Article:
The Opposition has raised “serious questions” over the federal government’s funding of a US-based quantum computing company, while industry bodies have welcomed the move but called for further support for local firms.

The federal government earlier this week revealed it would be teaming up with the Queensland government to provide $940 million for California tech firm PsiQuantum to establish its Asia-Pacific headquarters in Brisbane and base its attempts to build the world’s first utility-scale quantum computer at Brisbane Airport.

The funding, which will be split evenly between the federal and state government, will be in the form of equity, grants and loans.

The announcement ended six months of speculation over the federal government’s plans to purchase a quantum computer which had been shrouded in secrecy.

Plans to purchase a quantum computer were first revealed by Information Age in November last year.

It was recently confirmed that the Industry department issued an expression of interest in August last year to “explore the maturity of the market around quantum computing”, with more than 20 companies approached as part of the “exploration process”.

In response to the funding announcement, the federal Opposition went on the offensive, criticising the process beyond the awarding of the near-$1 billion and the decision to back a single US company rather than local Australian firms operating in the quantum space.

Shadow Minister for Science Paul Fletcher labelled it a “very poor process facilitated in a secretive manner and lacking in competitive rigour”.

“There are serious questions Labor needs to answer about why there was no open, publicly announced, transparent expression of interest process to choose a company to receive this significant amount of taxpayer money,” Fletcher said.

“To allocate such a large amount of funding through a secretive process with only a handful of participants is a very curious way to proceed.”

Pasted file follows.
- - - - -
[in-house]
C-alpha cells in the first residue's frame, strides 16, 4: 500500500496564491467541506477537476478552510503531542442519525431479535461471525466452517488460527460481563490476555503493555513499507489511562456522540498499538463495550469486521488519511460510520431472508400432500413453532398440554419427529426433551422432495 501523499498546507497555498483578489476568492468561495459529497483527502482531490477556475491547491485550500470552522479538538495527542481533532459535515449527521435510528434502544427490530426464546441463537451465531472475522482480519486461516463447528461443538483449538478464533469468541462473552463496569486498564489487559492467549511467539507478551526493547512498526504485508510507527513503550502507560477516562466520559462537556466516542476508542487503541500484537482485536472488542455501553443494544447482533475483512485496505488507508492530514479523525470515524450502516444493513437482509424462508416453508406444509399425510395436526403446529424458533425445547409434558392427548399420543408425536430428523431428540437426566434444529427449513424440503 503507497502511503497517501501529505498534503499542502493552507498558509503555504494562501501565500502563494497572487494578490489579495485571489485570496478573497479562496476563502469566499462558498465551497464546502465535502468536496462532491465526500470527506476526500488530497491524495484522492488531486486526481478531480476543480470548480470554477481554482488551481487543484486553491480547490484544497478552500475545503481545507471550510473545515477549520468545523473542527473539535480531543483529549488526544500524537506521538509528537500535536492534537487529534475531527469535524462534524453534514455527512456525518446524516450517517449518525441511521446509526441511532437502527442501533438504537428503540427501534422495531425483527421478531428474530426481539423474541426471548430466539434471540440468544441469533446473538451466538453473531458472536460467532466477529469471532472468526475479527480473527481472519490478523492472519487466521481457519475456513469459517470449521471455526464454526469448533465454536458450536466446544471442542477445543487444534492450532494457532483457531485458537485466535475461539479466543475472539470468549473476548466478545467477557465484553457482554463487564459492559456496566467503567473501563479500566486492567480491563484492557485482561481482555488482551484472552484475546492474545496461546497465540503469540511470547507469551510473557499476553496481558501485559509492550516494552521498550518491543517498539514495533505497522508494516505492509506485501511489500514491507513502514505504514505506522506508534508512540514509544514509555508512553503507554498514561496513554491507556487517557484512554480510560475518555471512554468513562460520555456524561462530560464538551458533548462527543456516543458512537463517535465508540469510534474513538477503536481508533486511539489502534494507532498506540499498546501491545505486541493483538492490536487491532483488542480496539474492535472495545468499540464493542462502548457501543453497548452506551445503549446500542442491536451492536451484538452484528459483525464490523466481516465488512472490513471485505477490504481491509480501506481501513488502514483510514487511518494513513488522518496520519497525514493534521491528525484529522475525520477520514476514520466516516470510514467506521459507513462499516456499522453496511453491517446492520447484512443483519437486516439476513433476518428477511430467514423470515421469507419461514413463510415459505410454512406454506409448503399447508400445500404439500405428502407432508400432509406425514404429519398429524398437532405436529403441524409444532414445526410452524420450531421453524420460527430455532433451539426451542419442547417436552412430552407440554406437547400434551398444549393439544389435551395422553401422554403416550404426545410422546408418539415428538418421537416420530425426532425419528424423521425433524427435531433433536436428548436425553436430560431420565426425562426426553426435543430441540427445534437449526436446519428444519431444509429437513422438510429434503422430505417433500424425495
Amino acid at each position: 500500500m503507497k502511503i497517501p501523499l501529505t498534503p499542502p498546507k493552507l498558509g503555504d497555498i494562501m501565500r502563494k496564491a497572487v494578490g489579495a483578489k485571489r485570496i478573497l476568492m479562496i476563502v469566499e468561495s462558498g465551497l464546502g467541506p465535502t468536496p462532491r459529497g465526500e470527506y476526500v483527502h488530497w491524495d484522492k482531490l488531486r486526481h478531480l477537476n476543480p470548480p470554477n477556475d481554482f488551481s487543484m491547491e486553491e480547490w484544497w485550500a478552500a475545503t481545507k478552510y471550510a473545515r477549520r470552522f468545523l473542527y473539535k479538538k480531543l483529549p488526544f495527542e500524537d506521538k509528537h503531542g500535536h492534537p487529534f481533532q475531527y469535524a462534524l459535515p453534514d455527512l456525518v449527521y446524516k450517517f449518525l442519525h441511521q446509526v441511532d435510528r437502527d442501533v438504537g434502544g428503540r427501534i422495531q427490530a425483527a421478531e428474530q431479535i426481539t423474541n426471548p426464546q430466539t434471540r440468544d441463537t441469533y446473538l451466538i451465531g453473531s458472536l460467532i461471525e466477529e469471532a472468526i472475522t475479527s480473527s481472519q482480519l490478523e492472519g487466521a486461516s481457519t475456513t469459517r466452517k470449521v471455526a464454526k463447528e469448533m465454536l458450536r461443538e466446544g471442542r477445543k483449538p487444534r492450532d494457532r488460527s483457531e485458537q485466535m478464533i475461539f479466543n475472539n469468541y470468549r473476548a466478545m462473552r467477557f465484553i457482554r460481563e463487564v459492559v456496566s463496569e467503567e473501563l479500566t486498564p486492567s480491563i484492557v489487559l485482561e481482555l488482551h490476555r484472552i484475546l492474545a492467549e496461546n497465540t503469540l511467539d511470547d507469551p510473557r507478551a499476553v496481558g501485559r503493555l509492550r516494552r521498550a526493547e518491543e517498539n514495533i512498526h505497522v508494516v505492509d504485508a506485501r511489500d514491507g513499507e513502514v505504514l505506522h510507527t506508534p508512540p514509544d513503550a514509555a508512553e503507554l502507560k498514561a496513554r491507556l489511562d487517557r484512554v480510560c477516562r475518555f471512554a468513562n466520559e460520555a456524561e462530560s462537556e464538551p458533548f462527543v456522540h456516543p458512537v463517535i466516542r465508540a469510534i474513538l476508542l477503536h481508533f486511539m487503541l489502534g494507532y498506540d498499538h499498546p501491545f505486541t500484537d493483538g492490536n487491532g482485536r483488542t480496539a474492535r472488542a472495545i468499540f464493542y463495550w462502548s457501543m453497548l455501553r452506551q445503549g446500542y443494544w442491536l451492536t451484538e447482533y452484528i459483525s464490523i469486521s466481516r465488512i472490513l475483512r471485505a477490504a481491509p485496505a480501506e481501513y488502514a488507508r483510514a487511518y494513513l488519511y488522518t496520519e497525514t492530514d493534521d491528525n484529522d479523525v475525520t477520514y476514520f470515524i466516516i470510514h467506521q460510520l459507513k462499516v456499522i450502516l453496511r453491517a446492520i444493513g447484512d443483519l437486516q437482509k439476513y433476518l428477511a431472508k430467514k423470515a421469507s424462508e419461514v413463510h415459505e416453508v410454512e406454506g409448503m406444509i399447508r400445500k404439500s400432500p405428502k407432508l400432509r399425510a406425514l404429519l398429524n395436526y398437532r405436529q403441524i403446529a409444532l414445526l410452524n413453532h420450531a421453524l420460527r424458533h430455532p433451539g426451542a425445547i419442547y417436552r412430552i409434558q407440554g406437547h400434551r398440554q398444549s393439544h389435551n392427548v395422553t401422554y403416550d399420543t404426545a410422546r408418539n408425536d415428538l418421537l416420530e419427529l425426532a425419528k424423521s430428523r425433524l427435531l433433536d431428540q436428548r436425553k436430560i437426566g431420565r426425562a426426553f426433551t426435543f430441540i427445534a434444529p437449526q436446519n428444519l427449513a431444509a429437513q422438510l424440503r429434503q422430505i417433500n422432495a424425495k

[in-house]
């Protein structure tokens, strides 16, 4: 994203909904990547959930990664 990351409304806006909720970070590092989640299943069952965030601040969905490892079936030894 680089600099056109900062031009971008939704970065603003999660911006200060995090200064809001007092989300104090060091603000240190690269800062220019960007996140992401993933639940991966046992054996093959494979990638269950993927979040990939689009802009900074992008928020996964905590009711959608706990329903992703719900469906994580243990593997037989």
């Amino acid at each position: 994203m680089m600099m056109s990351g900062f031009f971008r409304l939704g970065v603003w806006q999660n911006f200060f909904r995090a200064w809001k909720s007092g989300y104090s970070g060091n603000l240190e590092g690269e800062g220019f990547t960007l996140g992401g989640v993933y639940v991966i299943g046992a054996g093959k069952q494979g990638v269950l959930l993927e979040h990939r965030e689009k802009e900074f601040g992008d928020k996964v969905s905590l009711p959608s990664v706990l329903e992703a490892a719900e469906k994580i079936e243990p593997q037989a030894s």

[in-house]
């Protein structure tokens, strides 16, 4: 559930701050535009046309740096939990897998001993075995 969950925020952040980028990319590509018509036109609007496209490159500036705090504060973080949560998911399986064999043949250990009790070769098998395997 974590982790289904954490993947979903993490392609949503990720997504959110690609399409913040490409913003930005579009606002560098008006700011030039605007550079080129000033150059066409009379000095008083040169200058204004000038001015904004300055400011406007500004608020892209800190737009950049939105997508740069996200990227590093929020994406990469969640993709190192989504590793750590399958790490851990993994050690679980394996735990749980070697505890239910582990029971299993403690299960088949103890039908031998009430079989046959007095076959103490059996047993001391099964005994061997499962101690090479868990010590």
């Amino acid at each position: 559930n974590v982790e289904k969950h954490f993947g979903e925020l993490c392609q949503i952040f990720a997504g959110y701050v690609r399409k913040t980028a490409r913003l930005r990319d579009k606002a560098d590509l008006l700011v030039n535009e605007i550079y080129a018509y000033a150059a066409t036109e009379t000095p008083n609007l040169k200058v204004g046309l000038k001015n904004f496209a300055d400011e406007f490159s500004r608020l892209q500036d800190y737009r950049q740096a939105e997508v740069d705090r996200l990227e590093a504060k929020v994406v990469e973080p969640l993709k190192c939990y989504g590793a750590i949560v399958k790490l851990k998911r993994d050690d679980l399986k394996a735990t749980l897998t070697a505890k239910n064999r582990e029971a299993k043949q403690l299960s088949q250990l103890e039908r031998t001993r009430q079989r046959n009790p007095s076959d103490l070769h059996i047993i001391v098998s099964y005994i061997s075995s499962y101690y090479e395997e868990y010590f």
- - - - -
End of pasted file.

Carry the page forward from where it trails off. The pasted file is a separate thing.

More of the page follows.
Fletcher also raised concerns over the huge investment going towards a US-based company rather than a local firm.

While PsiQuantum was founded by two Australians, it is based in California.

“Everyone who cares about the vigorous and diverse Australian quantum computing sector, which contains multiple world-leading Australian-based researchers and companies would wonder what signal this sends to current and potential domestic and international investors,” he said.

“The Australian government has just chosen to allocate a large amount of funding to a foreign-based quantum computing company rather than any of the outstanding locally-based quantum companies and researchers.

“It would be a tragedy if this decision by the Albanese Labor government ends up making it more difficult for Australian-based quantum companies to compete for global investment because of a perception that their own government doesn’t believe in them.”

PsiQuantum has also already received about $1 billion ($US665 million) from a range of investors, including BlackRock, Baillie Gifford and Microsoft’s venture fund.

It has also received support from the US government in the form of a Defense Advanced Research Projects Agency (DARPA) grant, and more than $17 million (9 million pounds) from the UK government to establish an R&D facility.

Industry welcomes the funding

In contrast to the Opposition’s concerns, a number of tech industry groups have welcomed the government’s announcement but called for further support for local companies and other tech sectors.

The Australian Academy of Technological Sciences and Engineering backed the funding, with its CEO Kylie Walker saying it would “supercharge” research, infrastructure, talent and business activity in quantum.

“[This] investment in PsiQuantum and the research, technology and manufacturing industry that will grow around it will enable the Australian quantum industry to become an international leader,” Walker said.

The Australian Information Industry Association (AIIA) also welcomed the announcement but called for similar support for artificial intelligence companies.

“[This] announcement shows what is possible when governments put their minds towards supporting critical ICT innovation that in turn supports productivity across the entire economy,” AIIA CEO Simon Bush said.

“We now call on the Albanese government to make meaningful and significant investments in artificial intelligence commercialisation, research and adoption across the Australian government.

“While the rest of the world invests tens of billions, the Australian government has committed only $41 million to date.”